A state representative from Hamilton County authored a bill that targets students and parents who “torment” or “intimidate” teachers and school administrators online.
House Bill 1364 was sent to the education committee where it was brought up during a hearing this week. Representative Todd Huston expects the committee to vote on the issue by next week.
“People seem to like this bill as it is,” he said.
Huston modeled the bill after similar legislation in North Carolina.
It was a response to news accounts he’s seen across the country of teachers being “disparaged” by students online, he said.
The bill prohibits students, former students or parents of students from posting fake social networking profiles, doctored images or personal or sexual information about a school employee online.
It also makes it illegal to send “intimidating” emails or post
“intimidating” messages on social networking sites.
If a judge can prove that a student or parent did any of these things with the intent to “torment” a teacher, he or she can issue an injunction ordering the intimidation to cease and award damages up to $1,000.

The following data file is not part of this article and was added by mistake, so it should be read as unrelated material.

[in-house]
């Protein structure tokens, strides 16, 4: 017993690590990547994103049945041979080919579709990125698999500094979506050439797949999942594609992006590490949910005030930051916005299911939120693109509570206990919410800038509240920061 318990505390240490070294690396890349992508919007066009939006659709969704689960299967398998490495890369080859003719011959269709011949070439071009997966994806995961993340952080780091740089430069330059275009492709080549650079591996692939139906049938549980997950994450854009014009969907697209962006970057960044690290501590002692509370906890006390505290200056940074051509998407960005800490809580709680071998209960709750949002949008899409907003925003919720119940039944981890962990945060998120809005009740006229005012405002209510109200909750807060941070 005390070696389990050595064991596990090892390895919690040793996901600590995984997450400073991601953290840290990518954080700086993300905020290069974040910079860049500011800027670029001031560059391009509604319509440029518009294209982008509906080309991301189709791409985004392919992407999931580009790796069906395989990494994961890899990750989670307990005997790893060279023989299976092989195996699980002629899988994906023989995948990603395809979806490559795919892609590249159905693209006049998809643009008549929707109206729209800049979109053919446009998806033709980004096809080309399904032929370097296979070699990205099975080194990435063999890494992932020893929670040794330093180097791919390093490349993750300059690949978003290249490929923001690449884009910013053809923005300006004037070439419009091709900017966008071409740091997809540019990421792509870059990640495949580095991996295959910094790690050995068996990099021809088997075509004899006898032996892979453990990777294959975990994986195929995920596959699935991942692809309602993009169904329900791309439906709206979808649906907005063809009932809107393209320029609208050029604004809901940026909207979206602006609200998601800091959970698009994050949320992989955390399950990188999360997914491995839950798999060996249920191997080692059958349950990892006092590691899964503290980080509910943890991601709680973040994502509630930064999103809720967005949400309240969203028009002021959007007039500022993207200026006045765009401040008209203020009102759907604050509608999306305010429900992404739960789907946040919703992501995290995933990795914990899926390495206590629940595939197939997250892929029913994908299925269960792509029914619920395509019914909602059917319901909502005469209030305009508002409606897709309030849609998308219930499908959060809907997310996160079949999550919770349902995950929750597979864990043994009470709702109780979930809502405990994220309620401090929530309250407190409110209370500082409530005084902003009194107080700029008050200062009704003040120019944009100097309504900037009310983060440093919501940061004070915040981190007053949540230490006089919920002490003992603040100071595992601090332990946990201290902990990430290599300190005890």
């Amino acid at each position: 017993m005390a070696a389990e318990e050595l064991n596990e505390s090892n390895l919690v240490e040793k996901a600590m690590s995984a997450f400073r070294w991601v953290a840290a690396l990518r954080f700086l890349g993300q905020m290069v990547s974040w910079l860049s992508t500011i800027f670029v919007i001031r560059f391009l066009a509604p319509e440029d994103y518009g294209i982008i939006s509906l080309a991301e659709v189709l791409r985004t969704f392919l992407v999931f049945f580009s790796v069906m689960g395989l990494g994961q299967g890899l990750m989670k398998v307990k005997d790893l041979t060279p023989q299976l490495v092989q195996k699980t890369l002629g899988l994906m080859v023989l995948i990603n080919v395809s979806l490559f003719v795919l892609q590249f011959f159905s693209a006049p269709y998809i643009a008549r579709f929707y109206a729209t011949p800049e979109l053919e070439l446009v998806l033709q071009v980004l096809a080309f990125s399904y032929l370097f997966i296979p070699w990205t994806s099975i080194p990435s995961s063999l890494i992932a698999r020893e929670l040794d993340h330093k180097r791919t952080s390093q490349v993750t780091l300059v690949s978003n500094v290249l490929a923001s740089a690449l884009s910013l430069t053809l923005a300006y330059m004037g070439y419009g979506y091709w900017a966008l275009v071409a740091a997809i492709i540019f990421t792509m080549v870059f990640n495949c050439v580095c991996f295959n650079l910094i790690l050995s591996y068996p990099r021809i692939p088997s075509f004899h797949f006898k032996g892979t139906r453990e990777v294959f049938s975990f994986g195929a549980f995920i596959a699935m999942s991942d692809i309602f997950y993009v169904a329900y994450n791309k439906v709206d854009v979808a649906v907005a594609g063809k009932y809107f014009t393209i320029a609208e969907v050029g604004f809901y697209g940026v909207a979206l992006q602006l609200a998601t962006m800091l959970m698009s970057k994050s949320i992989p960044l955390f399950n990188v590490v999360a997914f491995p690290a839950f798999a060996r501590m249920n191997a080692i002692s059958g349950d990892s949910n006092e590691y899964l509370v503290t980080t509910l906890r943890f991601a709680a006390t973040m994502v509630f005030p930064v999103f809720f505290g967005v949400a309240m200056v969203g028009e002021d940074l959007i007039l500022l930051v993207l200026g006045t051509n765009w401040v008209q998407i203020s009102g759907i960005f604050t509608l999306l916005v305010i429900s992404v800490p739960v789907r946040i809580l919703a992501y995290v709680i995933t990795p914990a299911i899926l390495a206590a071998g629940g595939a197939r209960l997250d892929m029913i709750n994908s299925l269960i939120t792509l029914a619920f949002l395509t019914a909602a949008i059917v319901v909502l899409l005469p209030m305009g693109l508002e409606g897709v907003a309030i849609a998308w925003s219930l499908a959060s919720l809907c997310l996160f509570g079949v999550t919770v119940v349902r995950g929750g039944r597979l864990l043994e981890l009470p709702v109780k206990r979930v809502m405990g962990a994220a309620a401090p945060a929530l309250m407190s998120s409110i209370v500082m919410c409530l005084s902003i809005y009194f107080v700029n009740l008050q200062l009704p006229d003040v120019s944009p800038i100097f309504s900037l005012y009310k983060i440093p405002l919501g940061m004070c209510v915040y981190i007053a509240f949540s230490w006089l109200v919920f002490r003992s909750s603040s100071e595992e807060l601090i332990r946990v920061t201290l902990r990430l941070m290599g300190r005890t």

“There should be consequences for this,” Huston said. “Once it gets in that public domain, it can’t be taken back.”
Teachers’ reputations have been ruined when disgruntled students have gone online and made false accusations.
He said students make these very loud, public accusations. Then when it’s discovered that the accusations have no merit, students make very quiet apologies that no one hears about, he said.
Huston said he wants to keep that from happening.
Eastern Howard School Corp. Superintendent Tracy Caddell said he doesn’t know how necessary the law is.
Students at Eastern aren’t often harassing teachers.
“In the five years I’ve been here, we’ve dealt with it maybe twice,” he said. “Two years ago there was a student upset about a grade. They overreacted.”
Caddell said the student was frustrated and threatened a teacher online. But the kid never intended to harm the teacher.
The student was disciplined by the school, and that was enough, the superintendent said.
And what about a student’s rights?
“You have to be careful,” Caddell said. “Students do have freedom of speech outside of school.”
Huston said he was very conscientious of free speech when he authored the bill. He said he doesn’t want to infringe on anyone’s rights.
But something needed to be done.
“We see more and more of this on the news,” Huston said.
Lindsey Ziliak may be reached at 765-454-8585 or via e-mail at email@example.com
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